In the past decade we have witnessed a period of profound change in the UK food scene. From the diversity of what we eat to seeking out great-value whether cooking at home or eating out our food culture has developed at a break neck pace.
Ten years ago our favourite cook was Delia. We loved her faultless recipes, her brilliantly clear, step-by-step instructions and the new ingredients she introduced us to - many of us hadn't heard of crème fraiche, or cumin or Maldon sea salt before Delia taught us how to use them. Now we confidently get to grips with a wide variety of ingredients we'd barely heard of in the early noughties. It seems almost unbelievable, but our 10th anniversary poll identified chorizo and sweet chilli sauce as two fridge staples that we'd barely heard of ten years ago.
Today we have swagger in the kitchen. We appreciate the instinctive flair of Nigel Slater, named the favourite cook in the same poll. Slater's relaxed cooking style and the seasonal, straight-from-the-garden, food he champions chimes with our increased desire to use ingredients when they are at their best. The poll found the availability of locally produced, seasonal ingredients was the thing we most like about the modern food scene. We want to get our hands dirty and mess up the kitchen by cooking from scratch, so much so that we are now keener cooks than the French.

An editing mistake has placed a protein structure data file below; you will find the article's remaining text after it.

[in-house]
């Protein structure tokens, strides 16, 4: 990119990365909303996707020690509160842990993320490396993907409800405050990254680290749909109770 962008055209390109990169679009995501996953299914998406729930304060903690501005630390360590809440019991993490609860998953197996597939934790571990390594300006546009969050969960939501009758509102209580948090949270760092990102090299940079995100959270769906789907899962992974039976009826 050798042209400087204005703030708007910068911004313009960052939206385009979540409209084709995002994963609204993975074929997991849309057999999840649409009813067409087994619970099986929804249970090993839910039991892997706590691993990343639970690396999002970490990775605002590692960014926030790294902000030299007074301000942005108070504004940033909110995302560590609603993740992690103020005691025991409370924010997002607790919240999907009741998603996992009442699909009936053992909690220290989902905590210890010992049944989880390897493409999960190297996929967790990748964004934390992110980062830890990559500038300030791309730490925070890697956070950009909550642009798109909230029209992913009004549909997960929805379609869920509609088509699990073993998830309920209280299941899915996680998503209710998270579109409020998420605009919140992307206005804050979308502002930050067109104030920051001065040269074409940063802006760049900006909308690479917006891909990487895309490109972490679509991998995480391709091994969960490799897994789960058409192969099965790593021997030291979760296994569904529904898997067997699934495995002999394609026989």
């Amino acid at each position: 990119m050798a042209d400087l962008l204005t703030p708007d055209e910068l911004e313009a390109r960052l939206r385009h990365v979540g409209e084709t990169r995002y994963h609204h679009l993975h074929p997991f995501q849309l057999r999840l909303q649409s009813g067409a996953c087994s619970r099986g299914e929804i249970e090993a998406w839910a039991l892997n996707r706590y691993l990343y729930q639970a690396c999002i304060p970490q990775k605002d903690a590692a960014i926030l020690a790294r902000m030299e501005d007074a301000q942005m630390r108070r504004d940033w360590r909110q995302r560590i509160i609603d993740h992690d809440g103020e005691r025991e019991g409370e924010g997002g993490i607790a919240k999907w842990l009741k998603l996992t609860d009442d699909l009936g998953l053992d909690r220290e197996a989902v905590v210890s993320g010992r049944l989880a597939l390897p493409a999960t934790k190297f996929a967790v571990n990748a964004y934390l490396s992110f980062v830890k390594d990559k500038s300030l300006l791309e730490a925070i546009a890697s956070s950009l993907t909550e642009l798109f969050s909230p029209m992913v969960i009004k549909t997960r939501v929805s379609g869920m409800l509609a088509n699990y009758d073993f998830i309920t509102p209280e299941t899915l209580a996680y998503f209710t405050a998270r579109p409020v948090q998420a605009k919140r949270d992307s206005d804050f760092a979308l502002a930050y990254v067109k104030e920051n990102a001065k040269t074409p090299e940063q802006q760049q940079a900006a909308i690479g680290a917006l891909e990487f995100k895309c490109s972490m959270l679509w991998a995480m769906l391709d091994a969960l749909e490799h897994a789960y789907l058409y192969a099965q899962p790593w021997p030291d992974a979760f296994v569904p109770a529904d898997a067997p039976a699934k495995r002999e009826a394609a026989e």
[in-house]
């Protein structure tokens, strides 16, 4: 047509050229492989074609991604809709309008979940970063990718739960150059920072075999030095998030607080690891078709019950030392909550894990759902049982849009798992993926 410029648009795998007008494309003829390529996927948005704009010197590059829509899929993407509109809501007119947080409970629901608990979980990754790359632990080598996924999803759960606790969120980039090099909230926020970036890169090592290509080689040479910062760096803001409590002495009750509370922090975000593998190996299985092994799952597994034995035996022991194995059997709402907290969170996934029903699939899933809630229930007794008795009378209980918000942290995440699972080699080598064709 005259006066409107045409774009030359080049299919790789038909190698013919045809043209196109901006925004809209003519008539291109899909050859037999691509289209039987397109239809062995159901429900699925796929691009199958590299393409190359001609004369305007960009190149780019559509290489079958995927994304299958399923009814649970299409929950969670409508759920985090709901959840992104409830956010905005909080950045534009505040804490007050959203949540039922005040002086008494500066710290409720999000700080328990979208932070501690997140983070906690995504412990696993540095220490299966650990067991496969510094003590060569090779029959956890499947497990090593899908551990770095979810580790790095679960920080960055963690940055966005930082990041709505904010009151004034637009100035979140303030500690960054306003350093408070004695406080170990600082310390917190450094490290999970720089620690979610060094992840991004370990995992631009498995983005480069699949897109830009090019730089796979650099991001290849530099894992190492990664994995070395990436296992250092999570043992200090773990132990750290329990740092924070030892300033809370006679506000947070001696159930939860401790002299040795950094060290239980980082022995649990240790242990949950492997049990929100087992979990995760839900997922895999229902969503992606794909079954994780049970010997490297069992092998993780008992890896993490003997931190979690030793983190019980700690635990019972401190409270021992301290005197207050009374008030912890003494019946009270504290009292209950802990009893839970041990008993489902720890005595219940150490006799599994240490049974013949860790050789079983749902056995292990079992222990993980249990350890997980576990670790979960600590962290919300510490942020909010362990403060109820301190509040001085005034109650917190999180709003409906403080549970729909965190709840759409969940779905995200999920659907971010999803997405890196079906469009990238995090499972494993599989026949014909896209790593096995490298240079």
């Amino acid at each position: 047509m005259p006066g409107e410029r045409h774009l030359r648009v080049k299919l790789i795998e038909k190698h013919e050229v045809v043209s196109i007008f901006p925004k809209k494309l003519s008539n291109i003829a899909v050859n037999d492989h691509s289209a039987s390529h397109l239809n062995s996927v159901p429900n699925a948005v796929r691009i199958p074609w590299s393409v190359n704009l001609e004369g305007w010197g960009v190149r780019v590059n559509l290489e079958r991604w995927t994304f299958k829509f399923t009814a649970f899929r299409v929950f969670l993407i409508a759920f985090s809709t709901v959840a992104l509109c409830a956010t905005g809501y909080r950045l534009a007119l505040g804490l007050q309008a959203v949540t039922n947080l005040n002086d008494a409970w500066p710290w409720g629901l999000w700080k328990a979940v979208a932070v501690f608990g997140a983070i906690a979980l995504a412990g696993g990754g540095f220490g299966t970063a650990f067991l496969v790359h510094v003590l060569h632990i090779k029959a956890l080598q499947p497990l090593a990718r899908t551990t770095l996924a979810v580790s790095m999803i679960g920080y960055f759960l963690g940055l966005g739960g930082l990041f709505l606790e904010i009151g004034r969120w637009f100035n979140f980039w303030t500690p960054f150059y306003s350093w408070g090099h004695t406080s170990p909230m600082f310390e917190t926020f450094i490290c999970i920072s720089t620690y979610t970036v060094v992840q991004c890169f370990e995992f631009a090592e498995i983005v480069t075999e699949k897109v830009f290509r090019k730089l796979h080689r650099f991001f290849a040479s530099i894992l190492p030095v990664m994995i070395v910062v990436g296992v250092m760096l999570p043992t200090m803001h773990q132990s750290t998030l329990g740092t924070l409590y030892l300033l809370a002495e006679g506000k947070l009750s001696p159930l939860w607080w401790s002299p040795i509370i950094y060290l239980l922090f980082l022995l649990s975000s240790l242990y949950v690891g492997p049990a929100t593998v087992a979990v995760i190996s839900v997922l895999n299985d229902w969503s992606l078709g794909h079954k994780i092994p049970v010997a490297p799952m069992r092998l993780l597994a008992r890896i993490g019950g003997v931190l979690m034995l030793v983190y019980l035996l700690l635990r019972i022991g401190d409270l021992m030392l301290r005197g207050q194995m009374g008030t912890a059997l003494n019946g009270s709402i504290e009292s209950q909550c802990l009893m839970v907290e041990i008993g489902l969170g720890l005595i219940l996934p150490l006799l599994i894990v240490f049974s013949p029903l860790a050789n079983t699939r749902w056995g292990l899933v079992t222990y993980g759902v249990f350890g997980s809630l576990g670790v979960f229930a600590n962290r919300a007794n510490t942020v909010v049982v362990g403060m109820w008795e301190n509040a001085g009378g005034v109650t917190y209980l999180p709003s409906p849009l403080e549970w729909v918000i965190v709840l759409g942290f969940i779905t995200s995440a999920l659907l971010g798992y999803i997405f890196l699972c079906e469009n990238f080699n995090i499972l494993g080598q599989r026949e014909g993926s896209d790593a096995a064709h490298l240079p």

An enthusiasm for cooking has also been accompanied by a keenness to seek out good value. Sales of champagne are one of the best barometers of the wider economy. We spent more and more on champagne until 2007. Then the credit crunch hit, we reigned it in, got briefly optimistic in 2010, then moderated slightly when we realised that, as our government informed us, there was no quick solution to the economic crisis. Now prosecco has replaced champagne as our choice of fizz.
The recession has necessitated a change in attitude towards 'waste not want' rather than 'want it and want it now', a welcome trend I hope will stick. Baking has of course been a massive new trend, witness the nine million plus viewers tuning into the Great British Bake Off, with people seeking comfort foods in tough times and looks set to stay.
Others have proved more flighty. Molecular gastronomy was the hottest trend just a few years ago, but now has been identified as the most annoying of the past decade.
Most of all we're embracing a new pride in British cooking, happily recreating childhood classics such as pies and stews and puddings, this time round with better, carefully-sourced ingredients. We are even transforming pub snacks into gastronomic delights - ten years ago, we might have snaffled one in private, but now we are pleased to champion the return of the scotch egg. Back to the future.